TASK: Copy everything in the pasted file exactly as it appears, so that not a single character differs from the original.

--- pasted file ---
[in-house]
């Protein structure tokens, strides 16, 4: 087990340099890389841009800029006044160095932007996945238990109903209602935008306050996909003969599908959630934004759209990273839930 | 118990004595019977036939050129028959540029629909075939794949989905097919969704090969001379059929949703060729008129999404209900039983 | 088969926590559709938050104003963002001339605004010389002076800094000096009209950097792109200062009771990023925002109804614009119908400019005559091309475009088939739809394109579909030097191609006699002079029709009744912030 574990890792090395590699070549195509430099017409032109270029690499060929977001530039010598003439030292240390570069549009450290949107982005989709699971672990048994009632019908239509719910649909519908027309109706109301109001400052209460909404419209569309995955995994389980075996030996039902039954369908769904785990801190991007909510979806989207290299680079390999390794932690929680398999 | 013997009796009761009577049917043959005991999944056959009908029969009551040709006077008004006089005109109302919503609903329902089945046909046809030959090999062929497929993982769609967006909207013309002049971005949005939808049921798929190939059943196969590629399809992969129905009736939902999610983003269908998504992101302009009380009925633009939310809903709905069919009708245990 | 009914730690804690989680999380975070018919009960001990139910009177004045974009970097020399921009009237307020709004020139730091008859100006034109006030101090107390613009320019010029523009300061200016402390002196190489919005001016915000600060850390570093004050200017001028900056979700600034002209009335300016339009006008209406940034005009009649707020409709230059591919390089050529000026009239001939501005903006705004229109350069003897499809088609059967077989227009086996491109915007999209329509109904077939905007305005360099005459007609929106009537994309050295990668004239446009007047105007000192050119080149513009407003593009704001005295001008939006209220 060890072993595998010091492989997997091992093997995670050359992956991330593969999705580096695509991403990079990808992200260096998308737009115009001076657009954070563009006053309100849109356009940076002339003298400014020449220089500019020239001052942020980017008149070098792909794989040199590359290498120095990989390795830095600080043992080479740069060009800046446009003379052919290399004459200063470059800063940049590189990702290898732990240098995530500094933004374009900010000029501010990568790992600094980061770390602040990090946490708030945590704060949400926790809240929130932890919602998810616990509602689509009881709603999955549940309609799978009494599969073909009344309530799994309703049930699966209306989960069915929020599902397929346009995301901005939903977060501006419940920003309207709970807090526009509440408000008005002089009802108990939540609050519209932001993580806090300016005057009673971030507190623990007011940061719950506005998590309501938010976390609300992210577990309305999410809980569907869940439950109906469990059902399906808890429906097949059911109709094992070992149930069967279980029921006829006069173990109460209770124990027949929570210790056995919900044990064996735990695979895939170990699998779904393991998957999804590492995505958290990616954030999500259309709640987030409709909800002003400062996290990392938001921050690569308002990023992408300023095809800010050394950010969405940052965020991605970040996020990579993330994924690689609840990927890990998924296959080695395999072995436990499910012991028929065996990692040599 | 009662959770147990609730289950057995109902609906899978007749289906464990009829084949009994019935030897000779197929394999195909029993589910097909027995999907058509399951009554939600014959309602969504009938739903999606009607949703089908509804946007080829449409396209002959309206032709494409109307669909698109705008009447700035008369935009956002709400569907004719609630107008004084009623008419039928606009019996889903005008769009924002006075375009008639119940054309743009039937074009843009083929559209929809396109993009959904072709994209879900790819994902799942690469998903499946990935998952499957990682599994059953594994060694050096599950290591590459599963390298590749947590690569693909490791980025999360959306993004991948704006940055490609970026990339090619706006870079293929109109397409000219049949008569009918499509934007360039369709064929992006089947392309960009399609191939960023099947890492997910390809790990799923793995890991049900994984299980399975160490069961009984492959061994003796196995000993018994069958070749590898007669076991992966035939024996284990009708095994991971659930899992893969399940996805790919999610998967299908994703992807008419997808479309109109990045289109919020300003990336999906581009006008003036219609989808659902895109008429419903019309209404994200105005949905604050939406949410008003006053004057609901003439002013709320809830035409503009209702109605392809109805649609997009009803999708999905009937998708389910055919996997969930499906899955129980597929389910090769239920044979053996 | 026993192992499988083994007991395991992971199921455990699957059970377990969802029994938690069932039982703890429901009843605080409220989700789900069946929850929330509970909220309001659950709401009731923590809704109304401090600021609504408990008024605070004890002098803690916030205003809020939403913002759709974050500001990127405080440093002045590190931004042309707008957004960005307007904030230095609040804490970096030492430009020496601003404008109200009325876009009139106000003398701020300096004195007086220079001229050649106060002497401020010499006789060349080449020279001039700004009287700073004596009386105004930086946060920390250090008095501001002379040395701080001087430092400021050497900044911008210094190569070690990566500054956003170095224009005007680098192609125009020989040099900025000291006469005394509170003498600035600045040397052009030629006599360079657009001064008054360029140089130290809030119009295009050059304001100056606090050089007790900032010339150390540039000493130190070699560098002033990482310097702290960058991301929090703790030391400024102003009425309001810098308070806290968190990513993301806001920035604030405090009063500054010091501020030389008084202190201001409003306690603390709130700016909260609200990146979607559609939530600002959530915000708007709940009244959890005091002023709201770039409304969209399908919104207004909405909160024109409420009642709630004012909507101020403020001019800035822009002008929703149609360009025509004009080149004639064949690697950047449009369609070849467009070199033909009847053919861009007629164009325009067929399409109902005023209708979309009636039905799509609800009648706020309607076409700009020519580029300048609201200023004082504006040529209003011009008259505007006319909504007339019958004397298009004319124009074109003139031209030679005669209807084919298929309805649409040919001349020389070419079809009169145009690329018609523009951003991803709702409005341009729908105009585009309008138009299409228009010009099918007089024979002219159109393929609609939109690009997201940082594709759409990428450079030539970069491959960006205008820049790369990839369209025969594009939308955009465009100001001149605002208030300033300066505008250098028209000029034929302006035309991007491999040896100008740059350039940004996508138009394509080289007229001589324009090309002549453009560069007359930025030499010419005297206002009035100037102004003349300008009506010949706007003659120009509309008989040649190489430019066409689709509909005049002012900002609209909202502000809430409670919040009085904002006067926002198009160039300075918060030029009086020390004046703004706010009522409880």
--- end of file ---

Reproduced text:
[in-house]
């Protein structure tokens, strides 16, 4: 087990340099890389841009800029006044160095932007996945238990109903209602935008306050996909003969599908959630934004759209990273839930 | 118990004595019977036939050129028959540029629909075939794949989905097919969704090969001379059929949703060729008129999404209900039983 | 088969926590559709938050104003963002001339605004010389002076800094000096009209950097792109200062009771990023925002109804614009119908400019005559091309475009088939739809394109579909030097191609006699002079029709009744912030 574990890792090395590699070549195509430099017409032109270029690499060929977001530039010598003439030292240390570069549009450290949107982005989709699971672990048994009632019908239509719910649909519908027309109706109301109001400052209460909404419209569309995955995994389980075996030996039902039954369908769904785990801190991007909510979806989207290299680079390999390794932690929680398999 | 013997009796009761009577049917043959005991999944056959009908029969009551040709006077008004006089005109109302919503609903329902089945046909046809030959090999062929497929993982769609967006909207013309002049971005949005939808049921798929190939059943196969590629399809992969129905009736939902999610983003269908998504992101302009009380009925633009939310809903709905069919009708245990 | 009914730690804690989680999380975070018919009960001990139910009177004045974009970097020399921009009237307020709004020139730091008859100006034109006030101090107390613009320019010029523009300061200016402390002196190489919005001016915000600060850390570093004050200017001028900056979700600034002209009335300016339009006008209406940034005009009649707020409709230059591919390089050529000026009239001939501005903006705004229109350069003897499809088609059967077989227009086996491109915007999209329509109904077939905007305005360099005459007609929106009537994309050295990668004239446009007047105007000192050119080149513009407003593009704001005295001008939006209220 060890072993595998010091492989997997091992093997995670050359992956991330593969999705580096695509991403990079990808992200260096998308737009115009001076657009954070563009006053309100849109356009940076002339003298400014020449220089500019020239001052942020980017008149070098792909794989040199590359290498120095990989390795830095600080043992080479740069060009800046446009003379052919290399004459200063470059800063940049590189990702290898732990240098995530500094933004374009900010000029501010990568790992600094980061770390602040990090946490708030945590704060949400926790809240929130932890919602998810616990509602689509009881709603999955549940309609799978009494599969073909009344309530799994309703049930699966209306989960069915929020599902397929346009995301901005939903977060501006419940920003309207709970807090526009509440408000008005002089009802108990939540609050519209932001993580806090300016005057009673971030507190623990007011940061719950506005998590309501938010976390609300992210577990309305999410809980569907869940439950109906469990059902399906808890429906097949059911109709094992070992149930069967279980029921006829006069173990109460209770124990027949929570210790056995919900044990064996735990695979895939170990699998779904393991998957999804590492995505958290990616954030999500259309709640987030409709909800002003400062996290990392938001921050690569308002990023992408300023095809800010050394950010969405940052965020991605970040996020990579993330994924690689609840990927890990998924296959080695395999072995436990499910012991028929065996990692040599 | 009662959770147990609730289950057995109902609906899978007749289906464990009829084949009994019935030897000779197929394999195909029993589910097909027995999907058509399951009554939600014959309602969504009938739903999606009607949703089908509804946007080829449409396209002959309206032709494409109307669909698109705008009447700035008369935009956002709400569907004719609630107008004084009623008419039928606009019996889903005008769009924002006075375009008639119940054309743009039937074009843009083929559209929809396109993009959904072709994209879900790819994902799942690469998903499946990935998952499957990682599994059953594994060694050096599950290591590459599963390298590749947590690569693909490791980025999360959306993004991948704006940055490609970026990339090619706006870079293929109109397409000219049949008569009918499509934007360039369709064929992006089947392309960009399609191939960023099947890492997910390809790990799923793995890991049900994984299980399975160490069961009984492959061994003796196995000993018994069958070749590898007669076991992966035939024996284990009708095994991971659930899992893969399940996805790919999610998967299908994703992807008419997808479309109109990045289109919020300003990336999906581009006008003036219609989808659902895109008429419903019309209404994200105005949905604050939406949410008003006053004057609901003439002013709320809830035409503009209702109605392809109805649609997009009803999708999905009937998708389910055919996997969930499906899955129980597929389910090769239920044979053996 | 026993192992499988083994007991395991992971199921455990699957059970377990969802029994938690069932039982703890429901009843605080409220989700789900069946929850929330509970909220309001659950709401009731923590809704109304401090600021609504408990008024605070004890002098803690916030205003809020939403913002759709974050500001990127405080440093002045590190931004042309707008957004960005307007904030230095609040804490970096030492430009020496601003404008109200009325876009009139106000003398701020300096004195007086220079001229050649106060002497401020010499006789060349080449020279001039700004009287700073004596009386105004930086946060920390250090008095501001002379040395701080001087430092400021050497900044911008210094190569070690990566500054956003170095224009005007680098192609125009020989040099900025000291006469005394509170003498600035600045040397052009030629006599360079657009001064008054360029140089130290809030119009295009050059304001100056606090050089007790900032010339150390540039000493130190070699560098002033990482310097702290960058991301929090703790030391400024102003009425309001810098308070806290968190990513993301806001920035604030405090009063500054010091501020030389008084202190201001409003306690603390709130700016909260609200990146979607559609939530600002959530915000708007709940009244959890005091002023709201770039409304969209399908919104207004909405909160024109409420009642709630004012909507101020403020001019800035822009002008929703149609360009025509004009080149004639064949690697950047449009369609070849467009070199033909009847053919861009007629164009325009067929399409109902005023209708979309009636039905799509609800009648706020309607076409700009020519580029300048609201200023004082504006040529209003011009008259505007006319909504007339019958004397298009004319124009074109003139031209030679005669209807084919298929309805649409040919001349020389070419079809009169145009690329018609523009951003991803709702409005341009729908105009585009309008138009299409228009010009099918007089024979002219159109393929609609939109690009997201940082594709759409990428450079030539970069491959960006205008820049790369990839369209025969594009939308955009465009100001001149605002208030300033300066505008250098028209000029034929302006035309991007491999040896100008740059350039940004996508138009394509080289007229001589324009090309002549453009560069007359930025030499010419005297206002009035100037102004003349300008009506010949706007003659120009509309008989040649190489430019066409689709509909005049002012900002609209909202502000809430409670919040009085904002006067926002198009160039300075918060030029009086020390004046703004706010009522409880």